Posts in:Bearing Maintenance

Bearing Lubrication Infographic

Posted May 12, 2016 by admin

If you’ve been following our blog the past few weeks you’ve probably seen our posts Bearing Lubrication 101 and Bearing Lubrication 201. We wanted to quickly summarize those posts and present them in a fun, visually engaging way. If you missed these blogs you can always go back and read them, however this infographic covers a lot of the information that we covered on bearing lubrication. Check it out!

bearing lubrication infographic


If you’re following lubrication best practices and still experiencing bearing failure, contact VNC today. We can perform a bearing failure analysis to pinpoint the cause and help find a solution to your unique bearing challenge.


Bearing Lubrication 201- The Differences Between Oil & Grease

Posted April 26, 2016 by admin

In our post Lubrication 101 we took a brief overview of bearing lubrication and quickly outlined the importance that proper lubrication plays in promoting bearing life and performance. Now we are going to get a little more in depth and discuss some of the differences in properties and performance characteristics associated with both oil and grease.


Lubricant Type- Oil

Oil is going to be the best choice in the following circumstances/applications:

-applications that require extremely low torque or a narrow range of torque variation
-applications that exhibit high speeds and high operating temperatures


Lubricant Type- Grease

Grease is a mixture of fluid lubricant and a thickener dispersed in oil. As a lubricant for bearings, grease is going to be the best choice in the following circumstances/applications:

-systems or applications where an oil product would not be retained
-applications with slower operating speeds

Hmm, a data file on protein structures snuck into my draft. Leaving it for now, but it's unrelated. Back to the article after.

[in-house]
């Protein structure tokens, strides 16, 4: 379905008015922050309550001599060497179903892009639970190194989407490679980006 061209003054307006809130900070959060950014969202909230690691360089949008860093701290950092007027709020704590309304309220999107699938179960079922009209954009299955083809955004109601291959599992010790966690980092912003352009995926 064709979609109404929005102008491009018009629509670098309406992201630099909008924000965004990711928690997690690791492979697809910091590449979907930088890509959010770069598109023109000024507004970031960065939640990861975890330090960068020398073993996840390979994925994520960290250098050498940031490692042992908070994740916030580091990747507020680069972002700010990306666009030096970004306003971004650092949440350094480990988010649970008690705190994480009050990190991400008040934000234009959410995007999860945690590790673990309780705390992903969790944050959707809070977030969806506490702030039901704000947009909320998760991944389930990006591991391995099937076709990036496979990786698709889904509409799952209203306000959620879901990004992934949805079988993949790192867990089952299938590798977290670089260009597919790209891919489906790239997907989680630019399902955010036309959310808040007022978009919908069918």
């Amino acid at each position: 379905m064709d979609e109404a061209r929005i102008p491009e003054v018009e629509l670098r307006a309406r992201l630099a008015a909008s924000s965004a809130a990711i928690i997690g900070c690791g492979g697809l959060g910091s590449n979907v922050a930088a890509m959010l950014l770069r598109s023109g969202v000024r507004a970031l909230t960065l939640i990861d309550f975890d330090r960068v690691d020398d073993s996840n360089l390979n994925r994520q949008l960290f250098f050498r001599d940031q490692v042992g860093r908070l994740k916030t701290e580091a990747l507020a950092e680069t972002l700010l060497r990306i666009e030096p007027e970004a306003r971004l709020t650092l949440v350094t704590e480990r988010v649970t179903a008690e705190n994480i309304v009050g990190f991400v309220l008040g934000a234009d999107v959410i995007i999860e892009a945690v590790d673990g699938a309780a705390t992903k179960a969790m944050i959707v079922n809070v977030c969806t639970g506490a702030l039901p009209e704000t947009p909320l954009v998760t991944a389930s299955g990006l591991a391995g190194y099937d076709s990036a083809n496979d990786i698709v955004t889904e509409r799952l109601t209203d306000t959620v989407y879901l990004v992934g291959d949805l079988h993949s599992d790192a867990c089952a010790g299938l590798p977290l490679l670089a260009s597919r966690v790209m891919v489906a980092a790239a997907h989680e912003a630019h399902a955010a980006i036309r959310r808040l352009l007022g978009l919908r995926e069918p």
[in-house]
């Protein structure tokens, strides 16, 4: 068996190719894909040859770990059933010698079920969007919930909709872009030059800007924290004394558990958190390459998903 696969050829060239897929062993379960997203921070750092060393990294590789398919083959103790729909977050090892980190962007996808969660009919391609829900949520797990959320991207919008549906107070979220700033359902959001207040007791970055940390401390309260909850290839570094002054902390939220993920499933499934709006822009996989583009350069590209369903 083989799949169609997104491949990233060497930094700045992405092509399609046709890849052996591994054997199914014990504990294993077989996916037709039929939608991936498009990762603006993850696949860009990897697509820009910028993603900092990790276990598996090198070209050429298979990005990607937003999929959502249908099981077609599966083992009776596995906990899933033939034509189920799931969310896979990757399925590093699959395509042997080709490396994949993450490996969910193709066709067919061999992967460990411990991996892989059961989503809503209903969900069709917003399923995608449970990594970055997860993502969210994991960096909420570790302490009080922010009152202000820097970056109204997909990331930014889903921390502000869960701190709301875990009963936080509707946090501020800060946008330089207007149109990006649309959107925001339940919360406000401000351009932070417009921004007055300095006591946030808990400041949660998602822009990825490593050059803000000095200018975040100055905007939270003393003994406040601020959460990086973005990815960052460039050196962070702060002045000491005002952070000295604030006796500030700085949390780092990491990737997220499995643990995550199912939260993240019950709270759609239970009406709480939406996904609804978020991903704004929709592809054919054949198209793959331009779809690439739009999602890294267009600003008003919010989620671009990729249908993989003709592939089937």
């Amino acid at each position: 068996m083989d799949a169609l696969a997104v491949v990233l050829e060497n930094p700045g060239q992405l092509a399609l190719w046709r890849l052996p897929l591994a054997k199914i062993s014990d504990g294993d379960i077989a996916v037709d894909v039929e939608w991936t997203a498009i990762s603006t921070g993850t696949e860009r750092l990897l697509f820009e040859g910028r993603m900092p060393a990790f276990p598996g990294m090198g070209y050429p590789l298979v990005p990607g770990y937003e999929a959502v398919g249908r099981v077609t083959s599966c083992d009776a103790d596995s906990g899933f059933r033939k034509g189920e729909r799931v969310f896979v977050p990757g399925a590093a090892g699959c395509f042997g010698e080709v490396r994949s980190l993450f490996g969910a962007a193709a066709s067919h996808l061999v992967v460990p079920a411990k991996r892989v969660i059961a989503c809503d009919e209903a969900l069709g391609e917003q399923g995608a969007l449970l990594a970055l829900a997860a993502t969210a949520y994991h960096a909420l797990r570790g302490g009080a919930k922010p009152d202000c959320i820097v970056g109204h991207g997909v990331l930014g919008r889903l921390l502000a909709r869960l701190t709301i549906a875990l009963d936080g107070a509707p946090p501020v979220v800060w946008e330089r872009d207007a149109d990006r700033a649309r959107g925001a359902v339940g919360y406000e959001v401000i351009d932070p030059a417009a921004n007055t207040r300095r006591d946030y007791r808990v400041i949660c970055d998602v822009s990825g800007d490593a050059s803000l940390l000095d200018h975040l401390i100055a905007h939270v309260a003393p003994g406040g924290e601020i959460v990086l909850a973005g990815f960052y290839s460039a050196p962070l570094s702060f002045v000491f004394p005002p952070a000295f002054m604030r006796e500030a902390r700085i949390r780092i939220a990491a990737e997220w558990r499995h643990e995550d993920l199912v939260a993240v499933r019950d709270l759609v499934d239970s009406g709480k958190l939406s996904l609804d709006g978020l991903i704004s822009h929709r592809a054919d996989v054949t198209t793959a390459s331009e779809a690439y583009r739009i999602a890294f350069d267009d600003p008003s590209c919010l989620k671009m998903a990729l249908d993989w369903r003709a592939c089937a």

-applications that require an added seal of protection from contamination and moisture

The composition of grease and its counterparts can be found in any arrangement of the following percentages.

Thickener        4- 20%

Base Oil           75- 96%

Additives         0- 8%


In order to decide which additive is right for your application or system, consider the following:

Additive Type              Capabilities

Antioxidant                  Prolongs life of base oil

Antiwear (EP)              Chemically active protection of loaded metal surfaces

Antirust                         Slows rusting of iron alloys

Anticorrosion               Slows corrosion of non-noble metals

Filler                              Thermal/electrical conductivity, special physical properties

Fortifier (EP)                Solids burnish into loaded surface under extreme pressures

Lubricity                        Reduces coefficient of friction, starting torque or stick/slip

Pour Point                    Improves lower temperature limit

Dye                                 Visual/UV markers as inspection/assembly aids

Viscosity Index            Reduces rate of change of viscosity with temperature


Advantages of Grease over Oil

There will be instances when oil will be a better choice of lubricant for your application. We discussed those circumstances at the beginning of the post. However, at VNC, we find that grease tends to be a better fit for an application due to the following reasons:

1. Ease of retention – stays in place
2. Minimal application – reduced maintenance cost
3. High reliability – historical reliability in electric motors
4. Protection – helps keep out moisture and contaminants
5. Clean – minimal leaking/dripping
6. Greased for life – ideal for inaccessible bearing applications


Whatever lubricant you choose, make sure you’ve considered all of the characteristics of your application and how it will need to perform. Bearings that are properly lubricated will have increased immunity to contamination, overloading, and premature failure.

If you have questions about what lubrication to use, contact us today! Our team can help you choose the right type and amount of lubrication for your application.